In a surprising move Thursday afternoon, the normally morally bankrupt and corrupt New Jersey Legislature stunningly delayed a vote to keep Phil Murphy as our king for the rest of the year.

Now, he is the governor of our state, but he has been acting like an emperor, king and tyrant for over a year. His continuing executive orders, keeping emergency powers for far longer than the initial "15 days to flatten the curve" of the coronavirus, goes against EVERYTHING this state and country stand for.

The New Jersey Legislature, the people you vote for to represent you according to where you live here in this state, decided not to vote on a measure that would ensure Murphy his dictatorial powers through the end of the year. Apparently, enough people contacted their legislators, especially Assembly Speaker Craig Coughlin, D-Middlesex, and convinced them not to continue this dangerous precedent nonsense and tyranny. So, Coughlin delayed a vote on the measure until the Assembly until they are in session again in late June.

Maybe he figured enough of us would be away on vacation to not pay attention to their shenanigans. How cynical, you say? Well, if you're not cynical when it comes to our state Legislature, then you're just stupid.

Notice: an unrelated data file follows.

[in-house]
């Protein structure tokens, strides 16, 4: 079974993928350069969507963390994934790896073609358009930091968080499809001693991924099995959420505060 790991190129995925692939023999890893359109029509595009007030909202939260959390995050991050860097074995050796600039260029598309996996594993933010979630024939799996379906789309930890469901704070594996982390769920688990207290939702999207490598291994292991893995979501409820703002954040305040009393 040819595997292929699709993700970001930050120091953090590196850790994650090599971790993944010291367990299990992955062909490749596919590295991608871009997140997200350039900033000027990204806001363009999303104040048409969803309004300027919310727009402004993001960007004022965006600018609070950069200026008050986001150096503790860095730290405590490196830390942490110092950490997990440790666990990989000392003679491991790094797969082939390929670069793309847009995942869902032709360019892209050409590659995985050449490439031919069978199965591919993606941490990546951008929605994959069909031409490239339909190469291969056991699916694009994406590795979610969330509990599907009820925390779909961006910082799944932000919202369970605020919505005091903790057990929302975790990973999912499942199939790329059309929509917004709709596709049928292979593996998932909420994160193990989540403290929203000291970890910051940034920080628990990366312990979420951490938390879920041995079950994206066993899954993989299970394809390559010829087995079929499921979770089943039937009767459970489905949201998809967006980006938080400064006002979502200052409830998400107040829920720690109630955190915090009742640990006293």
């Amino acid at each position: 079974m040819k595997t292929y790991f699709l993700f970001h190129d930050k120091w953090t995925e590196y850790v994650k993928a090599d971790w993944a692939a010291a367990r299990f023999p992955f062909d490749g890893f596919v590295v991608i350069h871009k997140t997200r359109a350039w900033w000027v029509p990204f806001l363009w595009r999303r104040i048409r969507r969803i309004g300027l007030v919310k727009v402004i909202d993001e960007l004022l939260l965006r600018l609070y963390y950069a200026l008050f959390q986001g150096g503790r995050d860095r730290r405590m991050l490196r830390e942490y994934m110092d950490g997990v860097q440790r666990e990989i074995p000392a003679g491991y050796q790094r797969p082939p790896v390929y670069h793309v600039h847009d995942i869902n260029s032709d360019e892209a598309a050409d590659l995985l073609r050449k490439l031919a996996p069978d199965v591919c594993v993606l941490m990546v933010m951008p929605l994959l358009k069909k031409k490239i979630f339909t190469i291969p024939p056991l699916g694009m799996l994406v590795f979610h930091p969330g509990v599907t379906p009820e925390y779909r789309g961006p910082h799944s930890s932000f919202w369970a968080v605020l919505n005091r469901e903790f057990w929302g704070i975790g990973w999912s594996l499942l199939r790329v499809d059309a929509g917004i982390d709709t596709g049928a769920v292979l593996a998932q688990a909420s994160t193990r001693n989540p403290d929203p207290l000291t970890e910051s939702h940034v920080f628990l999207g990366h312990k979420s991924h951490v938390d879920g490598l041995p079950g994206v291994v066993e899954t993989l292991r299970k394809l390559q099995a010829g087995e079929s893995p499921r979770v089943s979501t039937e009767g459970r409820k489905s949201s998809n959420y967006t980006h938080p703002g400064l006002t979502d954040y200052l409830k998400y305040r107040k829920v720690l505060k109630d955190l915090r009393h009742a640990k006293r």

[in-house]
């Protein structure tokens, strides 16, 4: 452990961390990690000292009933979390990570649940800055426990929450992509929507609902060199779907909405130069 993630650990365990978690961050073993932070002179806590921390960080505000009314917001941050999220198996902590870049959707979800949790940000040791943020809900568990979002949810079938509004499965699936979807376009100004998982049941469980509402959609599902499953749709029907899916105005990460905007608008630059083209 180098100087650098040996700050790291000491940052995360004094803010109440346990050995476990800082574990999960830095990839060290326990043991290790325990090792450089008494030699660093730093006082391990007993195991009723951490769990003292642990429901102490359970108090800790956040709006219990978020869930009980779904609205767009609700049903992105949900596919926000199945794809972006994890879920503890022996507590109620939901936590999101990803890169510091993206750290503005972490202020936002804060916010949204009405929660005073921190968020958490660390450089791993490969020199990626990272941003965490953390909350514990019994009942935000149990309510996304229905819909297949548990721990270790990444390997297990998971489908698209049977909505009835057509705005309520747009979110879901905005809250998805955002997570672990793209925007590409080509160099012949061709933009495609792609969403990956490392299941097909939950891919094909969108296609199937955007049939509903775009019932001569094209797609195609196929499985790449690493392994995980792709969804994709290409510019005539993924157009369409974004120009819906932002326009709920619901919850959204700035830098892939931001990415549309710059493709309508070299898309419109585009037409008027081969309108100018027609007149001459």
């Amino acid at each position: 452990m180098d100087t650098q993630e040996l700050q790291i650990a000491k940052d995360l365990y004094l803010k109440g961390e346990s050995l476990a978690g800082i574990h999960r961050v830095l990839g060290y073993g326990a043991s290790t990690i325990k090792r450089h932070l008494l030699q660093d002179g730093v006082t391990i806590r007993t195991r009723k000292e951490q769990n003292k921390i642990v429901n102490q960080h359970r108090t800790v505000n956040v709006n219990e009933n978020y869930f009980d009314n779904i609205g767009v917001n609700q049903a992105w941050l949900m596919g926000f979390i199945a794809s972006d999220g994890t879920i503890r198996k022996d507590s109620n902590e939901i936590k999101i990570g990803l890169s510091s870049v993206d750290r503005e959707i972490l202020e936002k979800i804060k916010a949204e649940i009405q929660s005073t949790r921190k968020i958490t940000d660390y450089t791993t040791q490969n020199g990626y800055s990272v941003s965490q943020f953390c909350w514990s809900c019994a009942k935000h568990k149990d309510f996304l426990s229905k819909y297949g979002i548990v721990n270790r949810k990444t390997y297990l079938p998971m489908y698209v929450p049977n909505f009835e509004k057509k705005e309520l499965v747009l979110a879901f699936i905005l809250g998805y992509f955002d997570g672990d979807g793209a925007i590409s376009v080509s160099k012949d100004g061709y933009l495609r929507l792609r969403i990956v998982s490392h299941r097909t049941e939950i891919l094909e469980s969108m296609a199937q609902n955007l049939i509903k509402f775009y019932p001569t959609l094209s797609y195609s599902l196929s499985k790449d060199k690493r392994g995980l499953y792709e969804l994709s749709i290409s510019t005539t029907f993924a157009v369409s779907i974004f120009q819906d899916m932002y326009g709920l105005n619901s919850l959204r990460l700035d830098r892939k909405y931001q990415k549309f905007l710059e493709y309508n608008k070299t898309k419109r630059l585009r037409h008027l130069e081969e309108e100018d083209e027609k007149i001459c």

Keep paying attention by listening to outlets like New Jersey 101.5 and browsing NJ1015.com to stay up on what these charlatans are doing with your money and your rights as a taxpaying citizen. That is, before you make your planned exit, as so many of our friends and family already have.

The post above reflects the thoughts and observations of New Jersey 101.5 talk show host Dennis Malloy. Any opinions expressed are Dennis Malloy's own.

LOOK: Here are the 50 best beach towns in America

Every beach town has its share of pluses and minuses, which got us thinking about what makes a beach town the best one to live in. To find out, Stacker consulted data from WalletHub, released June 17, 2020, that compares U.S. beach towns. Ratings are based on six categories: affordability, weather, safety, economy, education and health, and quality of life. The cities ranged in population from 10,000 to 150,000, but they had to have at least one local beach listed on TripAdvisor. Read the full methodology here. From those rankings, we selected the top 50. Readers who live in California and Florida will be unsurprised to learn that many of towns featured here are in one of those two states.

Keep reading to see if your favorite beach town made the cut.